Take into account Marhsa Danley, a 56-year-old native of Napa, CA, and full-time worker who is just above the income bracket that would allow her to qualify for a subsidy. She has not had insurance in over 10 years, though under Obamacare, she will be required to pay roughly $500 a month for a Silver Plan that includes a $5,000 annual deductible. Despite an annual $68,000 income, the $500 a month premium is simply beyond Danley’s budget considering that she has other debts, not to mention having to foot her mother’s existing medical bill when she fell ill a few years earlier.

Danley’s story isn’t a unique one. Many hard working Americans, despite being considered middle-class income earners, are feeling the financial sting of having to pay for health insurance. Many are instead opting to pay the penalty fee since it’s the more financially sound decision. Taking this road, of course, still leaves them without health coverage.

Even those already insured are seeing a hike in premiums. Also, more employers are nixing health insurance plans for their employees or are drastically reducing the coverage. UPS, for example, just recently removed spousal coverage from its plan and cited the Affordable Care Act as reason for doing so. This means employees now have to enroll in an individual health insurance plan that, much like in Danley’s situation, they may not be able to afford. The Affordable Care Act, as it turns out, isn’t so affordable for a large working class demographic.

We’re Here to Help

At Simplefill, we know that even with insurance, prescription drug costs are sometimes unaffordable. Whether you are living without health insurance, struggling with cost of high co-pays or being forced to make decisions due to limited prescription drug coverage, our mission is to ensure all patients receive the help they need. We believe that no American should be forced to choose between potentially life-saving medication and being plundered into deep debt. Get in touch with us to learn more about our prescription assistance program. Based on your eligibility, you may also qualify for grant services.

Chronic Disease Series: Multiple Sclerosis

Chronic Disease Series: Multiple Sclerosis

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More than 2.3 million people across the planet are living with Multiple Sclerosis. Each month we explore a different chronic disease as part of our mission of promoting health knowledge. This month, we’re answering some of the questions you might have about this disease with the help of the National Multiple Sclerosis Society. Continue reading

Chronic Disease Series: Epilepsy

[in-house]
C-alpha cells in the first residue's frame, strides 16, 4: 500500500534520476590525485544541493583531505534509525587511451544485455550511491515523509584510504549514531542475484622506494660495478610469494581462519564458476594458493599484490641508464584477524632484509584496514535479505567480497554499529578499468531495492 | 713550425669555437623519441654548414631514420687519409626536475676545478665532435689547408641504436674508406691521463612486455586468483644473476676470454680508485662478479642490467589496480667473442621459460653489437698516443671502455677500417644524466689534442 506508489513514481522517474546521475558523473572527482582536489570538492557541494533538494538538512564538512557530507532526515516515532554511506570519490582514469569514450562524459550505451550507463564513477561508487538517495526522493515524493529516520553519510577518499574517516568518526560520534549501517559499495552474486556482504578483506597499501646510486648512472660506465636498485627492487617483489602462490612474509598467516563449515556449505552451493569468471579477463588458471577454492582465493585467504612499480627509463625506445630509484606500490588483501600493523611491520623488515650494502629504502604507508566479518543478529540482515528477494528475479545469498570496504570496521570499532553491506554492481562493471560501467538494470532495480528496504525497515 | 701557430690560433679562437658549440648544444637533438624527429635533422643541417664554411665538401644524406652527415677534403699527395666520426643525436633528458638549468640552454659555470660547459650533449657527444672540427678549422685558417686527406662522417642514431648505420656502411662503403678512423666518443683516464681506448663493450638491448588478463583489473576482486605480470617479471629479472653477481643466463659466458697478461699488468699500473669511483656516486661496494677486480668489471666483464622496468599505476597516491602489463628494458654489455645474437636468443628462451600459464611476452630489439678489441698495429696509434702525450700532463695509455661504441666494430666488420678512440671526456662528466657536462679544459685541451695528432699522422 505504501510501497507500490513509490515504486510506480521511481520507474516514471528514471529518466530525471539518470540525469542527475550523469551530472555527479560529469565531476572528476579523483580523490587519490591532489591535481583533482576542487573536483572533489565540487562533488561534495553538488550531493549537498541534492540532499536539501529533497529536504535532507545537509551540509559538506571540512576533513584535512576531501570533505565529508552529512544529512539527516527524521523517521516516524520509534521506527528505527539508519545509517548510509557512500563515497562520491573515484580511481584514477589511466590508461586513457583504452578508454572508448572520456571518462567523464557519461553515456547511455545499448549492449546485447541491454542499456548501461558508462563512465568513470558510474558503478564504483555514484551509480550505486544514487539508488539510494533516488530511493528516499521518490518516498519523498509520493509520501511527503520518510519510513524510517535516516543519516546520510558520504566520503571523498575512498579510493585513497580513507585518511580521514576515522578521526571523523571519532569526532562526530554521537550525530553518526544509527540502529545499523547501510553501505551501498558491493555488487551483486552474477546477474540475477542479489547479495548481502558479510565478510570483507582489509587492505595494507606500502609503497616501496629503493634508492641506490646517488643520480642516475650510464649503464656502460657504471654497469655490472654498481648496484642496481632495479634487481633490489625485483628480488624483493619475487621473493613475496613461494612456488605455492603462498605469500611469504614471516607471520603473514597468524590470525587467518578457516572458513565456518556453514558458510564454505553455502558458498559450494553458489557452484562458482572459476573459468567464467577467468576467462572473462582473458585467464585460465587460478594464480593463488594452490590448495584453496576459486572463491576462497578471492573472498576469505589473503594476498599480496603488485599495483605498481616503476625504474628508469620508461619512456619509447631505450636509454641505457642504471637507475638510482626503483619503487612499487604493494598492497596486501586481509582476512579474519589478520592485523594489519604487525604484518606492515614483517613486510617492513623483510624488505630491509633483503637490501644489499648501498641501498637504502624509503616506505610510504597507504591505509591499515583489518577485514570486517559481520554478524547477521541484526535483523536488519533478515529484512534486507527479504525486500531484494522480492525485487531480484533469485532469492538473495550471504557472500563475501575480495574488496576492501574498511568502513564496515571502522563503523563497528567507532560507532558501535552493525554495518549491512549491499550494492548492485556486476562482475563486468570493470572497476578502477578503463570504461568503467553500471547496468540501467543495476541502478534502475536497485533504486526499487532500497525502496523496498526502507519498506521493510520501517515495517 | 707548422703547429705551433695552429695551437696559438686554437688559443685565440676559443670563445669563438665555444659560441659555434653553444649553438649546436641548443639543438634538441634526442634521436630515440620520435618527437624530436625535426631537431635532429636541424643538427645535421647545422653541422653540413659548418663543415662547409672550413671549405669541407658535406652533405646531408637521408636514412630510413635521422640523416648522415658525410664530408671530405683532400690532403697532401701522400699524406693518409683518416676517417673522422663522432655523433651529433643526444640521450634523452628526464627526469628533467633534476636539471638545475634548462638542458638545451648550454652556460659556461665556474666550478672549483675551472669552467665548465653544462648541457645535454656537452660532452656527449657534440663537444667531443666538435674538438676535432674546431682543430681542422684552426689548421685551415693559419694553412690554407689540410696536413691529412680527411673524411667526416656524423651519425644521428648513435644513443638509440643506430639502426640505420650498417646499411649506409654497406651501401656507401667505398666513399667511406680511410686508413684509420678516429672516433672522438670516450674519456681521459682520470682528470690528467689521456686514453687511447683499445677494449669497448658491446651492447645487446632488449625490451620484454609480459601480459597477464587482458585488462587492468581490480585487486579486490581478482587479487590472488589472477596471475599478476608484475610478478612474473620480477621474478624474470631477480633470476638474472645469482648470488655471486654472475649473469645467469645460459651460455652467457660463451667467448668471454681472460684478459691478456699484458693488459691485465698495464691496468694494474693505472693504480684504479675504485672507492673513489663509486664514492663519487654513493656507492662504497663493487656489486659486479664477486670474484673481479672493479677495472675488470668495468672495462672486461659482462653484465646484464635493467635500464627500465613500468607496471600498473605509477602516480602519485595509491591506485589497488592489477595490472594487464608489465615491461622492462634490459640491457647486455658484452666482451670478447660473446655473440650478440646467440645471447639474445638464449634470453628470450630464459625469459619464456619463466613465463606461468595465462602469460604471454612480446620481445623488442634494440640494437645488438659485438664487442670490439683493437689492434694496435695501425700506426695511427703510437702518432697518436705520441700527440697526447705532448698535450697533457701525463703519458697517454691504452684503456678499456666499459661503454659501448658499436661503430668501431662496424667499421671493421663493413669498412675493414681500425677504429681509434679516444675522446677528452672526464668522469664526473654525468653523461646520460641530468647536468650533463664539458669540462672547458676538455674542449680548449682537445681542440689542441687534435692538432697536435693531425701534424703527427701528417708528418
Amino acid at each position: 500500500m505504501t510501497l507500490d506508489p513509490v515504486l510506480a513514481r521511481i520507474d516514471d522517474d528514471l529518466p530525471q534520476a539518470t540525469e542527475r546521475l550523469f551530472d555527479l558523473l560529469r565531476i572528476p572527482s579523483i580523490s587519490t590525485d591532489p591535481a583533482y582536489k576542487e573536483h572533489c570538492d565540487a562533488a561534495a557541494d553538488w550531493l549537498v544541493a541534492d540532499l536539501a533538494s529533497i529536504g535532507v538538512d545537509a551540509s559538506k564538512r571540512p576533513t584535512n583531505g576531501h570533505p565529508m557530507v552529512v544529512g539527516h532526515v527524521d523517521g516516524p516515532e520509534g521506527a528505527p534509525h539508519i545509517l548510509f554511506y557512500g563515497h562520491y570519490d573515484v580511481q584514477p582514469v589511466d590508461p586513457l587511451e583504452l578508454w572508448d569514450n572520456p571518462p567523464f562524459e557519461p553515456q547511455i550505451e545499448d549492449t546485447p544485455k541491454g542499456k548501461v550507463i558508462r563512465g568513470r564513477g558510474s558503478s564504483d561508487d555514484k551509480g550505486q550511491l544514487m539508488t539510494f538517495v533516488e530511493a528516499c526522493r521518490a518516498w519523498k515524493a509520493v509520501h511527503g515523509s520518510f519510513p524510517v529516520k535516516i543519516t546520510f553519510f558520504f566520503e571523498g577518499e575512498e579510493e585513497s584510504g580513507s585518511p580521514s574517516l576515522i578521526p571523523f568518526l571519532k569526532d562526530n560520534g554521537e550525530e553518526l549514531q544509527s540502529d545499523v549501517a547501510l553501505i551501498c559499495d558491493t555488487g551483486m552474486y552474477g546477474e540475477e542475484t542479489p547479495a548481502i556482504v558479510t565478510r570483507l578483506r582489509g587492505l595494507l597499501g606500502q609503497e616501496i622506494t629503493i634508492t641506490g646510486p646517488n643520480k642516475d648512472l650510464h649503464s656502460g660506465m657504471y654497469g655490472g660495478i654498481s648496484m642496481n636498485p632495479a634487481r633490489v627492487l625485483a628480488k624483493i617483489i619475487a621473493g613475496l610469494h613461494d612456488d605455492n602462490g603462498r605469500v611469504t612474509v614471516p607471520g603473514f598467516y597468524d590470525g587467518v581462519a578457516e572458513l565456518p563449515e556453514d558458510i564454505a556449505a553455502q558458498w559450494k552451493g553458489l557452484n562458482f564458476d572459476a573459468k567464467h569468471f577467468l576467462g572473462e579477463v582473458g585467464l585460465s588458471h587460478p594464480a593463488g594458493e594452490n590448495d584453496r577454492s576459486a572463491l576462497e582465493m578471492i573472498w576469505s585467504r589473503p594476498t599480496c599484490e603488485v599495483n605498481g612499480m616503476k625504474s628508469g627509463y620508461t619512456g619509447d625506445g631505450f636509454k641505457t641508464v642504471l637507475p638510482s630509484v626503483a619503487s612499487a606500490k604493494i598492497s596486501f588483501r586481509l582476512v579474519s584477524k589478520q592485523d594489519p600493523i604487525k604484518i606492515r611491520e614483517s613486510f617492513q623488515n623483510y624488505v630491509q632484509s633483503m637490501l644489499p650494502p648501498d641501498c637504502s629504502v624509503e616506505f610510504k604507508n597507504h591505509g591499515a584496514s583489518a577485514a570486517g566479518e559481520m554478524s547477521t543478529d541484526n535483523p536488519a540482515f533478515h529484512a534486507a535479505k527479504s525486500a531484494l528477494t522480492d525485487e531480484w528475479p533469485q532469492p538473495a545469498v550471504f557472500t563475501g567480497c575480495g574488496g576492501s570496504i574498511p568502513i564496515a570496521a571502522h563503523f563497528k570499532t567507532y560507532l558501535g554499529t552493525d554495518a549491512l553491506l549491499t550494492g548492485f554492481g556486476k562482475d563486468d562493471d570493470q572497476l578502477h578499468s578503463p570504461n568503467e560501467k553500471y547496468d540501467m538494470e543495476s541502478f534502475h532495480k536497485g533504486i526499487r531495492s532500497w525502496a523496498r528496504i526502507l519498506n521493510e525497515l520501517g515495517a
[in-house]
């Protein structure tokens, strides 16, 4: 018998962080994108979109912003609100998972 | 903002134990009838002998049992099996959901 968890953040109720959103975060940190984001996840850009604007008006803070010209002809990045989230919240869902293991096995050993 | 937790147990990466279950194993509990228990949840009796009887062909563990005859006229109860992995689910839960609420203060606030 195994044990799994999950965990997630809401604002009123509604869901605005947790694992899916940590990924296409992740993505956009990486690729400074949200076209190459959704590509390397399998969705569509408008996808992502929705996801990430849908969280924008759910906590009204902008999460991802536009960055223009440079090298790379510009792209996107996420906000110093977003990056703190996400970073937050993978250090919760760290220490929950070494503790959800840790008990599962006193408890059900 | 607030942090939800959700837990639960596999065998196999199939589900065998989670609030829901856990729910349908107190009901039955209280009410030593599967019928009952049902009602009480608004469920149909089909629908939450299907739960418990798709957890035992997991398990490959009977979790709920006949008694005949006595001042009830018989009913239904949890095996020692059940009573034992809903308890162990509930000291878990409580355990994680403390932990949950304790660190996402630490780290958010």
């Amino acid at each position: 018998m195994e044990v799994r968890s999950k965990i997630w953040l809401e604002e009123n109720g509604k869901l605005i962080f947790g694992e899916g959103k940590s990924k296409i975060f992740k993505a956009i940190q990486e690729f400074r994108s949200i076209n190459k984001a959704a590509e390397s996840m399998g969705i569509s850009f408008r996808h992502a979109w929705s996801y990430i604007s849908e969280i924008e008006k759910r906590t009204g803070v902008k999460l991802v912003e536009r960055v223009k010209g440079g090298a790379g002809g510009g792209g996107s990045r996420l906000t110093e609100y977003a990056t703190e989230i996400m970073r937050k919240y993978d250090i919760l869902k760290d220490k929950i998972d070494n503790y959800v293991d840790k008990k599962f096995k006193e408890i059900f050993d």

Chronic Disease Series: Epilepsy

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Epilepsy is a neurological disorder disrupts the brain’s nerve cell activity inducing a seizure. An estimated 150,000 Americans live with epilepsy each year. If you’ve spoken with your doctor about your symptoms, then it’s important to manage your illness with seizure medication.

If you have a seizure that lasts more than five minutes, lose consciousness, or experience a second seizure immediately following the first, it’s important to get medical attention quickly. Epileptic seizures spark reactions that range from mild to severe. Minor responses include inattention and prolonged blank states, whereas intense lack of joint control or loss of consciousness characterize intense symptoms.

Tegretol, also known as Carbamazepine, is an anticonvulsant that mitigates nerve pains. It halts seizures by moderating brain activity. Zarontin is another popular anti-seizure medication. This type of medication halts abnormal activity in the brain, which can typically spark a seizure. Felbatol and Gabitril are two other popular anti-epileptic drugs that help to moderate the brain’s nerve cell activity.

If you are living with epilepsy, make sure to take your medication reliably, exercise regularly, and rest properly. It’s also important to wear a medical bracelet. Educate your housemates on how to handle a seizure: Roll onto one side, place something soft under your head, and never restrict movement.

It’s possible to comfortably live with epilepsy, but many forms of epilepsy require the support of regular medication. If you are having difficulty affording your medications, reach out to the Simplefill team. We advocate for your right to access the affordable prescriptions that enable you to live a healthy life. Explore what options we can offer you and apply today.

Simplefill: Why We Decided to Help Provide Medication Assistance

Simplefill: Why We Decided to Help Provide Medication Assistance

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Many Americans are facing an impossible choice: Should they go into debt to get the medications they need, or should they risk their lives to spare their wallet? At Simplefill, we don’t believe anyone should have to struggle with this dilemma. Americans are feeling crippled by the escalating price of medications and they don’t know where to turn. Simplefill offers a solution with our response to increasing medical costs.